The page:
Monday, May 22, 2000

The Love Virus

In his message upon vetoing a bill that would have provided reduced marriage license fees for couples who attended premarital counseling, Gov. Jesse Ventura wrote that he did not believe government should intervene in such personal decisions.

The bill was one of two well-publicized measures considered this year attempting to address Minnesota's increasing divorce rate. The other bill, which stalled in committee, would establish a covenant marriage option in the state, making it more difficult to obtain a divorce for couples who enter such a marriage.

This is certainly not the first time legislators have tried to make young couples think about their decision to marry or prepare for married life. In 1913, when divorce rates had not even climbed to 1 percent, Rep. Claude Southwick, a Republican from Wells, introduced a bill that would have required people to wait five days after a marriage license was issued before the wedding ceremony could be performed.

Southwick, who was single, was the city attorney of Albert Lea prior to his six-year stint as a member of the House. He had the further distinction of being one of three students who composed the first graduating class of Wells High School in 1890.

The intent behind his bill was to prevent people entering into "hasty" and "ill-considered" marriages. But not everyone agreed his bill was the solution.

C.J. Buell, who wrote several books chronicling the Minnesota Legislature in the early 1900s, said Southwick's bill was "a very good example of ill-advised attempts to remedy evil." Buell agreed with Southwick that the legislation would prevent some hasty marriages. But he argued that other ramifications would occur if the bill were to become law.

"It certainly would open the door to any evil-minded man who wanted to take advantage of an ignorant girl," Buell wrote. "To first get a license and persuade the girl that all legal requirements had been met; live with the girl five days, as his wife, and then leave her to the tender mercies of society perhaps with a child to rear, and the scorn of good people to endure."

But even more pervasive, Buell wrote, was the bill's provision proposing to abolish common law marriages in the state. That type of marriage, which was common in Europe during the Middle Ages, was a marriage undertaken without either a civil or religious ceremony. In a common law marriage, both partners for legal purposes are considered "married" after a period of living together as a couple.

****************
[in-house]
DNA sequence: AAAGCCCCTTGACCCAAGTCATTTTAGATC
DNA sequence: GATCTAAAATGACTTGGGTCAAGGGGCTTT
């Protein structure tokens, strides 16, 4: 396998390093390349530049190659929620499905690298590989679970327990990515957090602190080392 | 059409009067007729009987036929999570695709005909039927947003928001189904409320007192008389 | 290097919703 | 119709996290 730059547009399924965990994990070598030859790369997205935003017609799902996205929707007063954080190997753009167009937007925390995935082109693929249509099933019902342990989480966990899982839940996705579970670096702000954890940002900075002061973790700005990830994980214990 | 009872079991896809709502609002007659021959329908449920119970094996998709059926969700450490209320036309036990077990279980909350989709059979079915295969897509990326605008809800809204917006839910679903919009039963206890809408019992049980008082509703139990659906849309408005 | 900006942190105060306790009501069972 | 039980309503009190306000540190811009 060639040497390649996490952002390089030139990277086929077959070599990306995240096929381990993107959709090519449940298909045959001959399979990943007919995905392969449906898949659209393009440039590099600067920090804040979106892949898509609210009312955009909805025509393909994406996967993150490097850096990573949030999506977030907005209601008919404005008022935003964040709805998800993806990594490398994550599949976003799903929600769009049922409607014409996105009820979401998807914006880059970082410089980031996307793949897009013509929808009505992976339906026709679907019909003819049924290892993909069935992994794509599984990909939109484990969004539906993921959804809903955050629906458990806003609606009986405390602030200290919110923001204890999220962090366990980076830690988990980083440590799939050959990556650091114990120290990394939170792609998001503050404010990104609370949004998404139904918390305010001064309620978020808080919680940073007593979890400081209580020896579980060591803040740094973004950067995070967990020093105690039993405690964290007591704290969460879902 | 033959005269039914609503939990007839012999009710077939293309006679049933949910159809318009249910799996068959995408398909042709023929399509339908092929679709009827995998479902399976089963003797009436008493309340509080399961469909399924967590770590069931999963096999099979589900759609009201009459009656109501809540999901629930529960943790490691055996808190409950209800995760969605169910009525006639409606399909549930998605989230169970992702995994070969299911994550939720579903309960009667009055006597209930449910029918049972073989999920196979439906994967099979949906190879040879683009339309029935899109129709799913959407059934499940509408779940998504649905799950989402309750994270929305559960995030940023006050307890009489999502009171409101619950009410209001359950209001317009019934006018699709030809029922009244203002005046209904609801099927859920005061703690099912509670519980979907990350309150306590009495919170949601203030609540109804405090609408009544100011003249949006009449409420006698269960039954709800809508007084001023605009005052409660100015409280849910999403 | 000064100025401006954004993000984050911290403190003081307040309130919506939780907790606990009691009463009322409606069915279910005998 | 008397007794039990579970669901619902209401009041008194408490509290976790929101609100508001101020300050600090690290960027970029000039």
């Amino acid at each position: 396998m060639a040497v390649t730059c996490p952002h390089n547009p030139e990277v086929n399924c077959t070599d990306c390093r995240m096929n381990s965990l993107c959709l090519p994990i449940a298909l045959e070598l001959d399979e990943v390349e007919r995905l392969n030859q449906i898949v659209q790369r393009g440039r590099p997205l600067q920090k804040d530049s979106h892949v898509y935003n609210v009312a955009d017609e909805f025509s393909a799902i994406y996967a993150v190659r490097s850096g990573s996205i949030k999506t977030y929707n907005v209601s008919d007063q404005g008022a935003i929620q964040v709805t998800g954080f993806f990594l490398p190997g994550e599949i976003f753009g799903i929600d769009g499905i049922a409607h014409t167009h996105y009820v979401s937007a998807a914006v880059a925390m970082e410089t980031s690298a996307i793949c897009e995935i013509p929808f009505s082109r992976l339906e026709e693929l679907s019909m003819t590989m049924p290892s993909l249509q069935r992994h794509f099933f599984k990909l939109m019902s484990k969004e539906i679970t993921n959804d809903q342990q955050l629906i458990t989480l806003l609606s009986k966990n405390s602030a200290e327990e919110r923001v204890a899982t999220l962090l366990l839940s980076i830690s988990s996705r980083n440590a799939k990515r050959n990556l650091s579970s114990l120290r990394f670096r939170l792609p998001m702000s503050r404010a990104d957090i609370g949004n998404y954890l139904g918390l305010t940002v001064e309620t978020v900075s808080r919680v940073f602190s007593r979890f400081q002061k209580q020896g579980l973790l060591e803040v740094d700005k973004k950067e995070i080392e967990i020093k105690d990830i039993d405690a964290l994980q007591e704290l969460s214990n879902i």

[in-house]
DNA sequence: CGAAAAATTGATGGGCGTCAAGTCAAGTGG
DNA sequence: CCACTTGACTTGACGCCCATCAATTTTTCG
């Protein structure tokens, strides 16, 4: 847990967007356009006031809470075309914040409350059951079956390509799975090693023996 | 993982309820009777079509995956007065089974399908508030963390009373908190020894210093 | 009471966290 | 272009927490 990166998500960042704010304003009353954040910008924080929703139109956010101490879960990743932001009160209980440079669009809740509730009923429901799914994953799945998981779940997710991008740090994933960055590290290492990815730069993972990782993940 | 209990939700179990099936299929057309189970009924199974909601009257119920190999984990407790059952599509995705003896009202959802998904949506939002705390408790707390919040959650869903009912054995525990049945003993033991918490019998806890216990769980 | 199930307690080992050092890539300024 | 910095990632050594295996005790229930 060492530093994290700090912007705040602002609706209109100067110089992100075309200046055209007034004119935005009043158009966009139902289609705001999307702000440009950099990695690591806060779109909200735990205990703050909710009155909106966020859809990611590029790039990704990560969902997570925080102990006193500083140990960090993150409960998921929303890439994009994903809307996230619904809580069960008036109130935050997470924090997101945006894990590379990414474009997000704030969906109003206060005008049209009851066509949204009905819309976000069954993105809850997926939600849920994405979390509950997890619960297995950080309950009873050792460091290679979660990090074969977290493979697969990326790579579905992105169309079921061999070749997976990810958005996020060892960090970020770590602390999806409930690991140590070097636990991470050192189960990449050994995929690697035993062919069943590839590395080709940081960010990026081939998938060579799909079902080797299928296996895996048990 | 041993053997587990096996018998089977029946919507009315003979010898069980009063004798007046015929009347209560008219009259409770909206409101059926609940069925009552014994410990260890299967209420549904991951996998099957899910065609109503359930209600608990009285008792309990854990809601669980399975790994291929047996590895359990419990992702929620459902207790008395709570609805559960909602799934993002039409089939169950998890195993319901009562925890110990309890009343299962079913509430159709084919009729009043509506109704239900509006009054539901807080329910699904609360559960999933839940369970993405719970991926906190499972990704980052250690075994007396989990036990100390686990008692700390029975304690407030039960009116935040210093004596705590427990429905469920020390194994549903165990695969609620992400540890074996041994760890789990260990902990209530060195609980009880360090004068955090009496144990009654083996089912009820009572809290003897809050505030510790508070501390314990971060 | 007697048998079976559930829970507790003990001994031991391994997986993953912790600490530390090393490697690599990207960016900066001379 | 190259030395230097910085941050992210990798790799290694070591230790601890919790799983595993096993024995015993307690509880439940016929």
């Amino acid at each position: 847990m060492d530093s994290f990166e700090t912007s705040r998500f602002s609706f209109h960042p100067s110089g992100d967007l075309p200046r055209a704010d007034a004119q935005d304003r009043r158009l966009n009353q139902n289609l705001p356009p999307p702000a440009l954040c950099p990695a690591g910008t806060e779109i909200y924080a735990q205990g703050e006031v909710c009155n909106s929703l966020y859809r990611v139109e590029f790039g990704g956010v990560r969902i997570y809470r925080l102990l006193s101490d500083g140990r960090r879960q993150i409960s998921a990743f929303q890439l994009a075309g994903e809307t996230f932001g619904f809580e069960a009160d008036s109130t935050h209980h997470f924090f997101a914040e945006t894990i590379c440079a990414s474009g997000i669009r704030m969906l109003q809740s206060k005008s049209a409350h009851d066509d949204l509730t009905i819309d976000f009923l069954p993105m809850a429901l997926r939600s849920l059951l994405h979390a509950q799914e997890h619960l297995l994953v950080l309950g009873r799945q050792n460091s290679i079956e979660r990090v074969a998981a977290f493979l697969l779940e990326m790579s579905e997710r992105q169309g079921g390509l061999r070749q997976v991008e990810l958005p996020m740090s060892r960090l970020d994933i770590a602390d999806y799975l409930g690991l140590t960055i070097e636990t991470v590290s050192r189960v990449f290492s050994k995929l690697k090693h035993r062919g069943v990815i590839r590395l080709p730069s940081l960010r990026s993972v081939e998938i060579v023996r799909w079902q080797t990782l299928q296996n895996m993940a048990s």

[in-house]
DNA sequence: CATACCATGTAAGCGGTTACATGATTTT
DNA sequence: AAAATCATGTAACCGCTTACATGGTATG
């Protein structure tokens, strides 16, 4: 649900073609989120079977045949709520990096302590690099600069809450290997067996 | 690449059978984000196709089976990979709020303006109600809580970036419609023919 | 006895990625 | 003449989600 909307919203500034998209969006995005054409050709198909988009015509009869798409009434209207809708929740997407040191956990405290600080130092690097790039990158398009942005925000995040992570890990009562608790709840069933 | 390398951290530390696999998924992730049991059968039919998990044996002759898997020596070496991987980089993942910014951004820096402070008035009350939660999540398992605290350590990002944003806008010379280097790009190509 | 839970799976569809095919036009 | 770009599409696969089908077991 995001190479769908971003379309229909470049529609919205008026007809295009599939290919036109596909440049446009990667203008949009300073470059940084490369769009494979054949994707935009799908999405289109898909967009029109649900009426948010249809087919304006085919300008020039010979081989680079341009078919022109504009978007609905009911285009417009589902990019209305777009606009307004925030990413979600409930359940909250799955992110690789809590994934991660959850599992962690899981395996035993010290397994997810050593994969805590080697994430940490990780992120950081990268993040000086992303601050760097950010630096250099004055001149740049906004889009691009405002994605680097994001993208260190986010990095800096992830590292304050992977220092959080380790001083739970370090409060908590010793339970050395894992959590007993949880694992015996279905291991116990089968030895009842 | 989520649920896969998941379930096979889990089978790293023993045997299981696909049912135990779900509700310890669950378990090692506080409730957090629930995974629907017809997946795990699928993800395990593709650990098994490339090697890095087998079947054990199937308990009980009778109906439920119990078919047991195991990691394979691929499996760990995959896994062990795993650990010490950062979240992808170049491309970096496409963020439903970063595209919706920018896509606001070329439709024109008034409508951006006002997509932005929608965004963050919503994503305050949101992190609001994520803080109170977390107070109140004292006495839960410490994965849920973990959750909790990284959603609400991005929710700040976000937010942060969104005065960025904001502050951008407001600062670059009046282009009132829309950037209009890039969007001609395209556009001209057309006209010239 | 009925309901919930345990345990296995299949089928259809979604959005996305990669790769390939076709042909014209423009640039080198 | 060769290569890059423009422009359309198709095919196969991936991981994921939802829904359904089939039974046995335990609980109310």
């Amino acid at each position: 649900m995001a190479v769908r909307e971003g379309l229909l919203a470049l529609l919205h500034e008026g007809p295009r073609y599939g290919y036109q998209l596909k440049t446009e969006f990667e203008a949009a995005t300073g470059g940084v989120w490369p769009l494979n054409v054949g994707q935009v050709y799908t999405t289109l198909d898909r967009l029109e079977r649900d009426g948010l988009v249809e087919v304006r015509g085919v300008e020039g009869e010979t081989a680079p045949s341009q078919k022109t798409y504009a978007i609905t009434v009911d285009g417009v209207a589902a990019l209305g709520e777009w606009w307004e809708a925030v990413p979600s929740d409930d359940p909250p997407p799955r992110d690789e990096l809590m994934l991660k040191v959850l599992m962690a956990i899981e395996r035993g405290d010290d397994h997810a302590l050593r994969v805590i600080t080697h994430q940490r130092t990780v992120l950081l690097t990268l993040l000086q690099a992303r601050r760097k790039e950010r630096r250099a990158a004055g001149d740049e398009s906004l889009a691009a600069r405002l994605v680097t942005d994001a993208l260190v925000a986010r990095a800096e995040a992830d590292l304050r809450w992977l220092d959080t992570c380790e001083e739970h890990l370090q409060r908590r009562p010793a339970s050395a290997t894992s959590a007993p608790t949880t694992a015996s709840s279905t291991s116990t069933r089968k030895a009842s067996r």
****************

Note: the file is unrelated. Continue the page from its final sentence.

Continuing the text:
Recognizing common law marriages as legal marriages allowed wives and children to inherit property from the father and husband. Southwick said that such an arrangement led to situations where "bad women" used a common law marriage to "get part of the property of some old rounder who had died and left more money than character."

But Buell argued for the state to abolish common law marriages would have placed an undue burden on those "honest, faithful, and pure" couples who would then have to go before a minister or magistrate to have their marriage legally recognized. Buell said Southwick's bill would have denied wives the right to property and left women and children to face their remaining years in poverty and destitution.

Further, he said, that to place more requirements on becoming married would simply mean more people would ignore those requirements.

Southwick's bill failed in the House, but his efforts weren't entirely in vain. In 1941, the Legislature finally banned common law marriages in the state. That type of marriage is now recognized in only 14 states. In addition, since 1931 couples have to wait five days after applying for a marriage license before they can pick it up and walk down the aisle.

As lawmakers continue to examine government's role in marriage, perhaps Buell's words provide a common starting point.

"Marriage - the real true love union of a man and a woman - is the purest and most sacred relation in all the world," he wrote. "And what we really need is to be educated to look upon that relation in its true light, as the one most cherished hope and grandest consummation of life."

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